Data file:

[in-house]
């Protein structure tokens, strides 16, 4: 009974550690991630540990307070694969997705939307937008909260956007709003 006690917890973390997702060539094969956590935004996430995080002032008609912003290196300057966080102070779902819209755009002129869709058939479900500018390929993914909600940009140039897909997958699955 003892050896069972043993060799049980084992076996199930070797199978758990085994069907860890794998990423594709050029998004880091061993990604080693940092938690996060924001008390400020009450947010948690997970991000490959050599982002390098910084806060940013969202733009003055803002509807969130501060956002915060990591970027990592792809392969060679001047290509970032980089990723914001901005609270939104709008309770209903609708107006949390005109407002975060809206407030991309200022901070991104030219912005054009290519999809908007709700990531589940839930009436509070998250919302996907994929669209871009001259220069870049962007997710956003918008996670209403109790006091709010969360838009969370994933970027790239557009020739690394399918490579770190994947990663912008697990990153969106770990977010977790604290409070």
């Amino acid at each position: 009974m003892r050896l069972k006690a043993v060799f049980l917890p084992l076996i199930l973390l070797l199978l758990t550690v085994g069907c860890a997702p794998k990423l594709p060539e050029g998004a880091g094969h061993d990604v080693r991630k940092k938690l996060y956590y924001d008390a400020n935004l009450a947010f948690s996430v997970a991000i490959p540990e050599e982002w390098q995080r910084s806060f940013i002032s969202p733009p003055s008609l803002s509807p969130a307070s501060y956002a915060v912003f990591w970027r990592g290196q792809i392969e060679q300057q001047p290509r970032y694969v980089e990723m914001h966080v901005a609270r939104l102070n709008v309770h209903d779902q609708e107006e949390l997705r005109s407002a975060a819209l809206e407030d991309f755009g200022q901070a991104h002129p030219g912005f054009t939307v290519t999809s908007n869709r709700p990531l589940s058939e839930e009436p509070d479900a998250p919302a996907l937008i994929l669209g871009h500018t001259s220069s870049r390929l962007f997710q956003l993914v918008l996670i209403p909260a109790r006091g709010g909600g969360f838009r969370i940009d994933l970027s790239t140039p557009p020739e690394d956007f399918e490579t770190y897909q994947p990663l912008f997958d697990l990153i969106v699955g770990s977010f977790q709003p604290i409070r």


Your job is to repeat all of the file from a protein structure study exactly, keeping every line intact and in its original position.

[in-house]
């Protein structure tokens, strides 16, 4: 009974550690991630540990307070694969997705939307937008909260956007709003 006690917890973390997702060539094969956590935004996430995080002032008609912003290196300057966080102070779902819209755009002129869709058939479900500018390929993914909600940009140039897909997958699955 003892050896069972043993060799049980084992076996199930070797199978758990085994069907860890794998990423594709050029998004880091061993990604080693940092938690996060924001008390400020009450947010948690997970991000490959050599982002390098910084806060940013969202733009003055803002509807969130501060956002915060990591970027990592792809392969060679001047290509970032980089990723914001901005609270939104709008309770209903609708107006949390005109407002975060809206407030991309200022901070991104030219912005054009290519999809908007709700990531589940839930009436509070998250919302996907994929669209871009001259220069870049962007997710956003918008996670209403109790006091709010969360838009969370994933970027790239557009020739690394399918490579770190994947990663912008697990990153969106770990977010977790604290409070």
């Amino acid at each position: 009974m003892r050896l069972k006690a043993v060799f049980l917890p084992l076996i199930l973390l070797l199978l758990t550690v085994g069907c860890a997702p794998k990423l594709p060539e050029g998004a880091g094969h061993d990604v080693r991630k940092k938690l996060y956590y924001d008390a400020n935004l009450a947010f948690s996430v997970a991000i490959p540990e050599e982002w390098q995080r910084s806060f940013i002032s969202p733009p003055s008609l803002s509807p969130a307070s501060y956002a915060v912003f990591w970027r990592g290196q792809i392969e060679q300057q001047p290509r970032y694969v980089e990723m914001h966080v901005a609270r939104l102070n709008v309770h209903d779902q609708e107006e949390l997705r005109s407002a975060a819209l809206e407030d991309f755009g200022q901070a991104h002129p030219g912005f054009t939307v290519t999809s908007n869709r709700p990531l589940s058939e839930e009436p509070d479900a998250p919302a996907l937008i994929l669209g871009h500018t001259s220069s870049r390929l962007f997710q956003l993914v918008l996670i209403p909260a109790r006091g709010g909600g969360f838009r969370i940009d994933l970027s790239t140039p557009p020739e690394d956007f399918e490579t770190y897909q994947p990663l912008f997958d697990l990153i969106v699955g770990s977010f977790q709003p604290i409070r």